When HuffPost asked White House press secretary Jen Psaki why Biden had downplayed those issues, she said Biden was focused on getting Americans to understand the importance of the voting rights fight.
“We shorthand and we talk about legislation, or the status, or the meeting with this person or that person, and the American people ― their eyes glaze over because they don’t ― that doesn’t mean anything to them,” Psaki said. “The objective in the speech, for him, was to really spend the majority of time talking about what the impact was, why this was such a dire issue, and what was at stake, and why it was important to potentially make changes to Senate rules in order to get this legislation passed.”
Biden has a history of understanding the political potency of these issues. He won his initial election to the Senate in 1972, in part by pledging not to own individual stocks while serving in Congress. (The pledge, which he followed, meant he was consistently one of the poorest members of the upper chamber.) He has been an outspoken advocate for campaign finance reform, making it a major issue in his unsuccessful 2008 presidential bid.
But that understanding has all but disappeared. After National Economic Council Director Brian Deese joined growing calls to ban the trading of individual stocks by members of Congress, the White House quickly backed away and said the decision should be left to Congress.
Why Biden has not made these significant issues in his presidency remains unclear. The most cynical progressive strategists in Washington will tell you the White House is afraid of drawing attention to Steve Ricchetti, a top Biden aide and former corporate lobbyist whose brother has seen his own lobbying business grow since Biden’s inauguration. Moderates often say a focus on stamping out corporate influence would only alienate centrists in both parties whom Biden needs to pass his agenda.
Biden’s decision to cast voting rights legislation as a replay of the civil rights battles of the 1960s also meant he staked one of the major achievements of his presidency on a wholly racial frame rather than one based around economic class.
While the effectiveness of race-based vs. class-based messaging is an ongoing debate among Democratic thinkers and strategists, one Black Democratic strategist — who did not want to go on record criticizing the White House — said he would regularly cringe when Biden would mention his high levels of support from Black voters when discussing voting rights, believing it made the effort sound more like a political thank you than a democratic necessity.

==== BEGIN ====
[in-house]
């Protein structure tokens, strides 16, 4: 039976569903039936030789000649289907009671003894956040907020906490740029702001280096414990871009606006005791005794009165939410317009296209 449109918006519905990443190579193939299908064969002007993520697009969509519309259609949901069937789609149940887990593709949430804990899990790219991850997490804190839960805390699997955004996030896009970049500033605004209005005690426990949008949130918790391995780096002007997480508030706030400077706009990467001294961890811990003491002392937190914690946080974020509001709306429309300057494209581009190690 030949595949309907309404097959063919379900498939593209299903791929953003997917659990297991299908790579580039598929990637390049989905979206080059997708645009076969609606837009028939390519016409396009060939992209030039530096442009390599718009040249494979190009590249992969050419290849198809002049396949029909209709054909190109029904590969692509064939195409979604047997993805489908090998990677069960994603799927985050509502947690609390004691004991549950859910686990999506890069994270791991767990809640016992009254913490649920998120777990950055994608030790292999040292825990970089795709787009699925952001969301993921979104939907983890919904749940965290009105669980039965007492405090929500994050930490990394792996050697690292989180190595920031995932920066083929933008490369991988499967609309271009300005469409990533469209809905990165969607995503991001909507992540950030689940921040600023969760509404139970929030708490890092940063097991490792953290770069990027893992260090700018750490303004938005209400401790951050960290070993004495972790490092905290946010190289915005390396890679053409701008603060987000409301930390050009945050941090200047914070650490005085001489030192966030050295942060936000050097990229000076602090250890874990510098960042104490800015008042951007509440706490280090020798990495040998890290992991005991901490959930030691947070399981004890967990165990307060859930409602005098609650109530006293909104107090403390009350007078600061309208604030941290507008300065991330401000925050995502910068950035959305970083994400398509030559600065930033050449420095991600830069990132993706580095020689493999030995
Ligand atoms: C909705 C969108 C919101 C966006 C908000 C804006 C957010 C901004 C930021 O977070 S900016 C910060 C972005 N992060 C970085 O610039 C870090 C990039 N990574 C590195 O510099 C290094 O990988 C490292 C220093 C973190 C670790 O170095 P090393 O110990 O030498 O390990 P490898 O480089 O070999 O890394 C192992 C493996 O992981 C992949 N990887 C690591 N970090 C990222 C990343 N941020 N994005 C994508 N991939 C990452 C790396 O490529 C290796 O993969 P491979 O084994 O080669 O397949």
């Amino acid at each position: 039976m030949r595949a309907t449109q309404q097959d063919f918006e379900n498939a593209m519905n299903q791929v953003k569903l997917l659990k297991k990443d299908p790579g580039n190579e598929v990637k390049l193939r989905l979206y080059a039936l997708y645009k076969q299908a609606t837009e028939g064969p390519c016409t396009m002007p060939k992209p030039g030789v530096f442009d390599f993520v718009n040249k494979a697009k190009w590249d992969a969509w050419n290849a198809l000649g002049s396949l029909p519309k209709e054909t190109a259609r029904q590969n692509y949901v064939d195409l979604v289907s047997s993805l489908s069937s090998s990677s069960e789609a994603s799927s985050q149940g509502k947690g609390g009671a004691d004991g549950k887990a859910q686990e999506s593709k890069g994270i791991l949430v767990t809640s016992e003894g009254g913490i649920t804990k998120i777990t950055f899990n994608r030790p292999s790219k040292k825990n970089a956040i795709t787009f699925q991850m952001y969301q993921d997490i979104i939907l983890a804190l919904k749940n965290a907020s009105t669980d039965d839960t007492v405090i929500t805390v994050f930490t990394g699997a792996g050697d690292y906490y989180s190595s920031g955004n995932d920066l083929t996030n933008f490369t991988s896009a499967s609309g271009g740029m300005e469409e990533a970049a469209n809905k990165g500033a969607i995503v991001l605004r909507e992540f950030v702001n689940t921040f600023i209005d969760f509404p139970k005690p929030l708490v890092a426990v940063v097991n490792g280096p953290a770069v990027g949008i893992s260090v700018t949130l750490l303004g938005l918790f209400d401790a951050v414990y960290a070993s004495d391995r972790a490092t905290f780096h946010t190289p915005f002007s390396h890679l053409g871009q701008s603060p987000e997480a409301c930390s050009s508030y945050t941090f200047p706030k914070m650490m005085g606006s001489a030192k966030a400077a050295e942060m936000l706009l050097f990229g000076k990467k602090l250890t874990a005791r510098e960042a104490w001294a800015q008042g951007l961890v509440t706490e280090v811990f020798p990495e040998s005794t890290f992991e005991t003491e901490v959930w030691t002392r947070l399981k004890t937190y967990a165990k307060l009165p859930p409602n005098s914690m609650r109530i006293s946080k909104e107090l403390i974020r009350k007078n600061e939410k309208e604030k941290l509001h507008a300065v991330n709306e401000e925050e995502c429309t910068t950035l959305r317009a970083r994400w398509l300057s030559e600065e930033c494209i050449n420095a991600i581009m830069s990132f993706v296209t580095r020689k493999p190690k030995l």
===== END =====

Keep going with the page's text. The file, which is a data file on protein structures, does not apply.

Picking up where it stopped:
It’s far from clear that adopting an antagonistic position toward Washington’s institutions, corruption and institutional corruption would have been enough to push any of Biden’s legislative priorities over the finish line. But placing more of a focus on issues of campaign finance and corporate influence — where most Republican members of Congress, including McConnell, hold deeply unpopular positions — would have at the very least forced the GOP to pay a larger political price for blocking the bill.
It’s clear other members of the Democratic Party still understand the potency of anti-corruption issues. Democrats’ first advertising salvos against Wisconsin GOP Sen. Ron Johnson focus not on COVID-19 or his embrace of Trump’s lies about the election, but on how he and his donors benefited from tax breaks he pushed. Georgia Sen. Jon Ossoff, a mainstream liberal, has teamed up with the more moderate Democratic Arizona Sen. Mark Kelly to write legislation banning corporate PACs and barring members from selling individual stocks.
A focus on these issues helped Democrats win control of the House in 2018, when dozens of candidates who swore off corporate PAC donations defeated Republicans. It also worked in 2006, when Democrats ran against the GOP’s “culture of corruption.” And Ossoff and Sen. Raphael Warnock won their dual Senate special elections, giving control of the Senate to Democrats, in no small part due to a barrage of ads slamming their GOP opponents for stock scandals.
Pundits and operatives seeking to explain Biden’s ideological shifts over his decades-long career have often relied on the idea that the president is a creature of the Democratic Party. If Biden wants to restart his legislative agenda, improve his approval rating and limit his party’s midterm losses, he should take his party’s lead yet again.